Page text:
A road trip in Albania: what you need to know
Albania had been calling us for some time, the nice looking beaches, the mysterious air around it and the lack of information about traveling the country, influenced a lot in our inspiration to visit this place and talk to you about it.
We’ve all seen it in the movies, Albanese people are “dangerous people”, but are they really? The answer is no, absolutely not.
As a matter of fact, Albanese people are one of the most welcoming and friendly people we have met in our travels around the world.
We spent 9 days traveling Albania, this time we decided to skip the north part, with the Alps, to have our shot of vitamin D on the Riviera. And before that, a visit of the Capital, Tirana.
So, here we present to you some interesting and useful facts about the country, as well as our itinerary.
Like that when you plan your road trip in Albania you’ll have an idea of the best places to visit.
Prepare your road trip in Albania
The Albanian Lek.
At the time of our visit (July 2019) the exchange rate was 1€ = 122 Lek / 1$ = 108 Lek.
Credit or debit cards are not very popular along the country and there are only a few places that accept this type of payment. Be sure to always have enough cash with you.
Watch out for Raiffeisen Bank as they charged us a total of 14 euros for a cash withdrawal with an N26 card that is supposed to not have transaction fees.
This happened in a small beach town that had just two ATM machines.
Most importantly, make sure to take cash in major urban areas only.
Albanese is the official language, of course. This is a difficult language to learn and understand. However, we found out that lots of people speak or understand Italian, likewise, French and English are common in tourist areas.
Albanese people get very happy if you can learn some words in their language and try to speak to them. Therefore, grab a pen and prepare yourself for a quick lesson:
Mirmengjes = Goog morning
Mirembrema = Good evening
Faleminderit = Thank you
Te lutem = Please
These words will get you by during all your road trip in Albania and will gain you lots of smiles in return. Be sure to use them!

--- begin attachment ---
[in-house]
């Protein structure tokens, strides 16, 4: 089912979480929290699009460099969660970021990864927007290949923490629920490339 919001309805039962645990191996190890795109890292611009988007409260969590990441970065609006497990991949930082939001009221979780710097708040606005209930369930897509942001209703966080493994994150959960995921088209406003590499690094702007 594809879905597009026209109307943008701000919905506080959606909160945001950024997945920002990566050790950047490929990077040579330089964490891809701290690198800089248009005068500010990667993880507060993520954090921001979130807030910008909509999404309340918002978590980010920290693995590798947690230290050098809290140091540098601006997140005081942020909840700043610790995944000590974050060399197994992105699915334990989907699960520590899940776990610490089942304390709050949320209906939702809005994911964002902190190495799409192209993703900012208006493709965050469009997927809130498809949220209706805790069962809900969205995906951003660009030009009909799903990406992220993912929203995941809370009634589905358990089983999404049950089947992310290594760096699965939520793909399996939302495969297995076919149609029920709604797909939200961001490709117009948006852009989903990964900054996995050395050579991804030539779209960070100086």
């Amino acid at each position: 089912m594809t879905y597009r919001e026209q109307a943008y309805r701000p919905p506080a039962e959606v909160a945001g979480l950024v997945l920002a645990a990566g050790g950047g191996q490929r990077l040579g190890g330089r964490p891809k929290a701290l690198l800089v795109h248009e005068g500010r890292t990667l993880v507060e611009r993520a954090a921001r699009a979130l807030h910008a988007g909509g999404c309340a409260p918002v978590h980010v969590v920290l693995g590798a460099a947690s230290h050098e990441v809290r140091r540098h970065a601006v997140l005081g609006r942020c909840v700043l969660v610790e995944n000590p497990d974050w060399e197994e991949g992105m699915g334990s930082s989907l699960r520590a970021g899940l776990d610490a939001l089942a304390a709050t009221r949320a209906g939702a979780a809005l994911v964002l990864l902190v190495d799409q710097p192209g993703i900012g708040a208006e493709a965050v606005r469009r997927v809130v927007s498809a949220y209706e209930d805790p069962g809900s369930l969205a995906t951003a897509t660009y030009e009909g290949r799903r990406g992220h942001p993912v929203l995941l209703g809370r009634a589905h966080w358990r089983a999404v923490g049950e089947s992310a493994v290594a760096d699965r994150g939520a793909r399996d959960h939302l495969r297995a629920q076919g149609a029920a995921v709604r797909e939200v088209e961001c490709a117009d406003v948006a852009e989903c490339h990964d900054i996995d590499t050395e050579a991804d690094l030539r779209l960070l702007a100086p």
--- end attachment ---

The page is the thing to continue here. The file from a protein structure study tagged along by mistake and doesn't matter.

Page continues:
The Capital city, is where we started our travel and the exploration of the “other Europe”.
We learned about the country’s dark history with the communist dictatorship and got the opportunity to taste the actual and very modern way of living of the Albanese people.
Krujë, Berat, Gjirokastër
Albania has a very long and interesting history that was influenced by the Ottoman empire with impressive castles and constructions. We can appreciate this in the architecture of these cities mentioned above.
After Tirana, we drove north to the mountain town of Krujë, where the Alps begin (or end). Then, we went south to the UNESCO city of Berat.
The last inland city that we visited was Gjirokastër, but between Berat and Gjirokaster, we traveled on the coast.
Riviera: Dhermi, Lukovë, Ksamil & our secret beaches
The beaches in Albania were definitely one of the highlights of the road trip, starting with the town of Dhermi and going south along the coast, discovering wild beaches in between. Here you can find more information about our days in the Albanese riviera.
How to move inside Albania?
Renting a car
Now the country’s most important destinations are well connected by very decent highways or roads and you can get to all of them by bus (but it could be dangerous…).
While it is possible to travel like that and even hitchhiking (we saw some people doing it), we completely recommend to rent a car. It opens up possibilities for exploration and mobility, that otherwise, you won’t have.
We rented a car with the help of Vacances Albanie, a travel agency run by French and Albanese people. They speak French, English, German and Italian. The process was the simplest we ever had to rent a car (with the help of their partner).
They were always in communication with us to make sure everything was going alright.
Before the travel, Adrien called us to reassure us regarding the warranty of the car and to confirm everything was perfect.
We choose to rent the car from Tirana to Sarandë and the team coordinated everything perfectly, to take and drop the car where we wanted.
Don’t be afraid if the car you receive is dirty, most of the time the cars from local rental agencies are not really clean, but that’s just how it is done there!